How Important Was Stalin's Personality in the Great Purges?

1144 Words5 Pages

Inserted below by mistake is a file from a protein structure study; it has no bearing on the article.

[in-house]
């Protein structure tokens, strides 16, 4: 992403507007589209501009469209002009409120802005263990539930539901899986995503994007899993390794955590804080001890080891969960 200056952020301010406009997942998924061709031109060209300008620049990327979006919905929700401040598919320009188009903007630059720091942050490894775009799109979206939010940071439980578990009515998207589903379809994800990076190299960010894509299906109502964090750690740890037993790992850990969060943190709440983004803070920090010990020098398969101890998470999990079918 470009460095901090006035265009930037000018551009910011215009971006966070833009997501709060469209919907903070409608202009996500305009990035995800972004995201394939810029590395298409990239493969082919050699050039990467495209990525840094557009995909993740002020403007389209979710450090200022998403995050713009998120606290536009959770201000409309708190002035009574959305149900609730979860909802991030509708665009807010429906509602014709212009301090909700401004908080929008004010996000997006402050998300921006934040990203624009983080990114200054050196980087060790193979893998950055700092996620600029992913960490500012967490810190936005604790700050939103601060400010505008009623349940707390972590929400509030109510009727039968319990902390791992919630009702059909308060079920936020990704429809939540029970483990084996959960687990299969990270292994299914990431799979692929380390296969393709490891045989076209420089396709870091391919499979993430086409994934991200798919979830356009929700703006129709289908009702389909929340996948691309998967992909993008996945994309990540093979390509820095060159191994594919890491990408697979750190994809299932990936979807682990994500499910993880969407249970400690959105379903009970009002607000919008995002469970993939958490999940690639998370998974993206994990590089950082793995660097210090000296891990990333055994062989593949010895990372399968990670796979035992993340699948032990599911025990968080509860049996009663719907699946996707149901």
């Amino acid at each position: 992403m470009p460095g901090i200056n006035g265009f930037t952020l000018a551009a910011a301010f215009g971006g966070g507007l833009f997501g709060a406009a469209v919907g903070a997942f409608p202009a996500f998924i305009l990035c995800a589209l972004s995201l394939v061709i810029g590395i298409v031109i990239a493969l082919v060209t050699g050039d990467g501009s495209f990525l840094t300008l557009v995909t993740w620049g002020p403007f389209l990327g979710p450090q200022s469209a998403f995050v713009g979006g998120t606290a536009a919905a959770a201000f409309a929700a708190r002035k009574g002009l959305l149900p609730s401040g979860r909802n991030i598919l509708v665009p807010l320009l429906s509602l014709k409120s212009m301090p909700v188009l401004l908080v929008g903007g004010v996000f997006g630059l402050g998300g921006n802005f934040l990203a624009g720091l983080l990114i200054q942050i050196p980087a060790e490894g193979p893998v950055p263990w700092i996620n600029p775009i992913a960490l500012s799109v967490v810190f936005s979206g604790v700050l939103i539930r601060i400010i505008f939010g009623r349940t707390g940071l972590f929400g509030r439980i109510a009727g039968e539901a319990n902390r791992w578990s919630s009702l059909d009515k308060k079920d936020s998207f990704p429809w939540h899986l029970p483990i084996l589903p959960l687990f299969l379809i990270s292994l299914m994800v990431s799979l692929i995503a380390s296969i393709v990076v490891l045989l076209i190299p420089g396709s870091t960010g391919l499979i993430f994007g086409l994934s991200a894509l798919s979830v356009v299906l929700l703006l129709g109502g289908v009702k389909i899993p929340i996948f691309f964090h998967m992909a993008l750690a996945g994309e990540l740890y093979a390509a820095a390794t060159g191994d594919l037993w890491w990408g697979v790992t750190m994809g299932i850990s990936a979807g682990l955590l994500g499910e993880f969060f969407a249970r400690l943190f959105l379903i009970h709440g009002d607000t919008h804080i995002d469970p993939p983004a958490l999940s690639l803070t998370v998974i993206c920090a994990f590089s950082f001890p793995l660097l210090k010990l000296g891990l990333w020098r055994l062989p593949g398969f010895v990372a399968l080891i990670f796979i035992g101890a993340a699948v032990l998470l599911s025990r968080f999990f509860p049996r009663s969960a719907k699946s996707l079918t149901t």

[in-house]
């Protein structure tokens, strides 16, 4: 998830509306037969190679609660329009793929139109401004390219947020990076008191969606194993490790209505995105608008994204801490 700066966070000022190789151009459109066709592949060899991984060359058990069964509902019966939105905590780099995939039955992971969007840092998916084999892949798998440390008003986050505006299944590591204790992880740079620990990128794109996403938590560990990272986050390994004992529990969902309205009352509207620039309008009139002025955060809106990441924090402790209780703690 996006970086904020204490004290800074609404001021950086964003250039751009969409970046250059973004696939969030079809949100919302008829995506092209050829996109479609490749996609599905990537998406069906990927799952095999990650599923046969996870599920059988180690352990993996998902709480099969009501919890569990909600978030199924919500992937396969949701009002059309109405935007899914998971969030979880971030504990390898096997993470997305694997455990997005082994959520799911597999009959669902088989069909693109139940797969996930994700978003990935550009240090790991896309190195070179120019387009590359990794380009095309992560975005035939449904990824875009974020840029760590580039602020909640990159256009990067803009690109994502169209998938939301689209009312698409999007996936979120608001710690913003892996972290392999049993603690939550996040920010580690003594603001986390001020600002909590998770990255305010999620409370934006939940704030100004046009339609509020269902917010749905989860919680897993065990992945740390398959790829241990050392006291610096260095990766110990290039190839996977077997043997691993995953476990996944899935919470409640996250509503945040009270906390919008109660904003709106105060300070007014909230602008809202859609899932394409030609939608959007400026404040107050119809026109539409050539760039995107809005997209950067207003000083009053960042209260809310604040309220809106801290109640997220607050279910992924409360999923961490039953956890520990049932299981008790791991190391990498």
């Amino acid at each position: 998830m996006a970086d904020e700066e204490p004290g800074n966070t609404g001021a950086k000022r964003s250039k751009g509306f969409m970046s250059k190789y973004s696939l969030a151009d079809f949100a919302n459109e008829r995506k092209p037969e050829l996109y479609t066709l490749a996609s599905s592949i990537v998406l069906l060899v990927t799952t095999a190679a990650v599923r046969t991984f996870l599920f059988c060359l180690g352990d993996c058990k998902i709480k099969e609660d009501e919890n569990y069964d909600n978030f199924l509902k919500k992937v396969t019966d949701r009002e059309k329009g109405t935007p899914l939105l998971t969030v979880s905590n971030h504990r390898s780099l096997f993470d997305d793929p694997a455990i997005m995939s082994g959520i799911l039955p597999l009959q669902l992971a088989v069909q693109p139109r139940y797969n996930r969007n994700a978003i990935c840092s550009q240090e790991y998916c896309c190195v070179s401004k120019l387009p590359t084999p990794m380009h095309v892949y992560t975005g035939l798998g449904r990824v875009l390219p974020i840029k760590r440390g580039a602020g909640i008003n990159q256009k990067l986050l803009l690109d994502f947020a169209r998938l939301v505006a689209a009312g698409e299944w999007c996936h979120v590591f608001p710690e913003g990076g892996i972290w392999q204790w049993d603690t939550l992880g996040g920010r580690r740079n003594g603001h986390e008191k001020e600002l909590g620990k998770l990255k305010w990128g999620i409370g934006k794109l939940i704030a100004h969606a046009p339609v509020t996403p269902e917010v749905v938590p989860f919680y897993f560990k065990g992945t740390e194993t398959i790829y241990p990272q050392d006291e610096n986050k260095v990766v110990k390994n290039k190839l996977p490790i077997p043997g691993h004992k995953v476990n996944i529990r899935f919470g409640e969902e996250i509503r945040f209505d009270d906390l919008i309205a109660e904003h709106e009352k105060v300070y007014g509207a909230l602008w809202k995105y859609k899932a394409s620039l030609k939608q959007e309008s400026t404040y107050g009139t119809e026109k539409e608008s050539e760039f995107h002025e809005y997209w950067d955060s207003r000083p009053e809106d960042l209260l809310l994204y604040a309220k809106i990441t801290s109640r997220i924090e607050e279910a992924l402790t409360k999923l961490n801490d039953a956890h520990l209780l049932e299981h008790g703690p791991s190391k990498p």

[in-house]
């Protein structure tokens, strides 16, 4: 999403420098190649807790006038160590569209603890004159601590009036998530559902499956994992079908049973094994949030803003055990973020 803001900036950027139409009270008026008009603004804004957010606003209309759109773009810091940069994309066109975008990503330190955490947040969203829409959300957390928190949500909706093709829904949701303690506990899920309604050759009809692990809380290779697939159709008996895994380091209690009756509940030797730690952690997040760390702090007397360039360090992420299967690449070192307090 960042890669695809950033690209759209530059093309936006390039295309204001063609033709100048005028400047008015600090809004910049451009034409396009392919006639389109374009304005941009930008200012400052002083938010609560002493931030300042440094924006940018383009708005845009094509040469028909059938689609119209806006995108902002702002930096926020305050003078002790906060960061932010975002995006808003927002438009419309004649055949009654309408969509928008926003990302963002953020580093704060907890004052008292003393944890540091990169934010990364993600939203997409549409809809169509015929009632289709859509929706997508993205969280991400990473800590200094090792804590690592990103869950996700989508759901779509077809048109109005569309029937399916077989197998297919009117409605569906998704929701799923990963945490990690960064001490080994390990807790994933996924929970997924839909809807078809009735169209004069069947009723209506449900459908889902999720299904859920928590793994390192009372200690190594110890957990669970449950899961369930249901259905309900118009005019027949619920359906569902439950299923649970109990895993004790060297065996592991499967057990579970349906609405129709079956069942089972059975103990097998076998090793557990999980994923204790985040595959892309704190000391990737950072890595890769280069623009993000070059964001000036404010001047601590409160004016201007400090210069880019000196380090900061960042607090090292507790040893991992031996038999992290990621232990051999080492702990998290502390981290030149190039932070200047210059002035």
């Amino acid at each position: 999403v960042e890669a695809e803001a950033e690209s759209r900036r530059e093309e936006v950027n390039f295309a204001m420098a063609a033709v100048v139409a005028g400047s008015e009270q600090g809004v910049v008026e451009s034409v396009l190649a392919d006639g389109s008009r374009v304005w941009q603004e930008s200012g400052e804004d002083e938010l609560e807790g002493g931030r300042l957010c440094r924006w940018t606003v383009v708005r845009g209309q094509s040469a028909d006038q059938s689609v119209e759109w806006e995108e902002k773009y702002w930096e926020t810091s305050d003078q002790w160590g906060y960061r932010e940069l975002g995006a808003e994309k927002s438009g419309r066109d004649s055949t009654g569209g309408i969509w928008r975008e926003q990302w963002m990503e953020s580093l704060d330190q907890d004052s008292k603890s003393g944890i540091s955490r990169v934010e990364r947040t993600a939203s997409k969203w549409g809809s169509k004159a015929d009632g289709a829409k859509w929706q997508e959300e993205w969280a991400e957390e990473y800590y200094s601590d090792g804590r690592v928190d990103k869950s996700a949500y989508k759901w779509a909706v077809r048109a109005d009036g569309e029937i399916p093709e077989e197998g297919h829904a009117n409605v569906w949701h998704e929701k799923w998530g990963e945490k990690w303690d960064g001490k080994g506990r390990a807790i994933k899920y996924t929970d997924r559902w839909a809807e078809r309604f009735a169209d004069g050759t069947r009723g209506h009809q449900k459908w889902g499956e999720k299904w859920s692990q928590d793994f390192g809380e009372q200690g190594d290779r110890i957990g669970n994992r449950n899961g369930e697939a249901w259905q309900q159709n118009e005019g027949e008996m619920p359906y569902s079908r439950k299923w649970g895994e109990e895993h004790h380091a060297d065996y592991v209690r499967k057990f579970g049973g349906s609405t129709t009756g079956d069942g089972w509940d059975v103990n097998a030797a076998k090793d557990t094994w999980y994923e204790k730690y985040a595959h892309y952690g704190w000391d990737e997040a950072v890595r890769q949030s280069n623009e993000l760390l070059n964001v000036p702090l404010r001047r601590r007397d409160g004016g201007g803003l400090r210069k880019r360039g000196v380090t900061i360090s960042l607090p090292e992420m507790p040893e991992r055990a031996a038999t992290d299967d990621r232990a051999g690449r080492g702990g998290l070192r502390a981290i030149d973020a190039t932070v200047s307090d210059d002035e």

Following the consolidation of his power, Stalin engaged in orchestrating a series of campaigns of political repression and persecution within the Communist Party, Red Army and peasantry that later became known notoriously as the “Great Purges”. Some historians would attribute the purges to the personality of Stalin and how his sole ambition instigated the whole affair; others would disagree and argue that other factors hold more significance such as deliverance within socioeconomic policy and the actions of the NKVD. In this essay I am going to outline the fundamental argument to as how the Great Purges can be explained. The personality of Stalin presents a strong argument towards explaining the Great Purge with historians noting ‘[the purges] would have not taken place but for Stalin’s personality’ . Examining this, historians would note accounts of him being highly suspicious aswell as deeply paranoid; ultimately Stalin felt that he could trust nobody and his wife’s suicide worsened this considerably. These particular predicates would lead to explanations for why his former comrades were killed, compared to the considerably less violent means (exile) used by Lenin. His nature as brutal was also regarded as a significant feature of his personality, known to be vengeful and cruel; his fascination for violence (with the purges being an explicit display of such) still remains today a popular association with Stalin. Keen to assert himself as something other than the “grey blur”, Stalin idolized himself as a genius who transformed Russia into a communist utopia and at the forefront of revolution; denunciating Marx, Engels and Lenin in the process. Stalin was keen to destroy intellectuals and members of the old Bolshevik party, those who could see through his deceit and understood his limited abilities that strove for incredulous ambitions. The poignancy of Stalin’s
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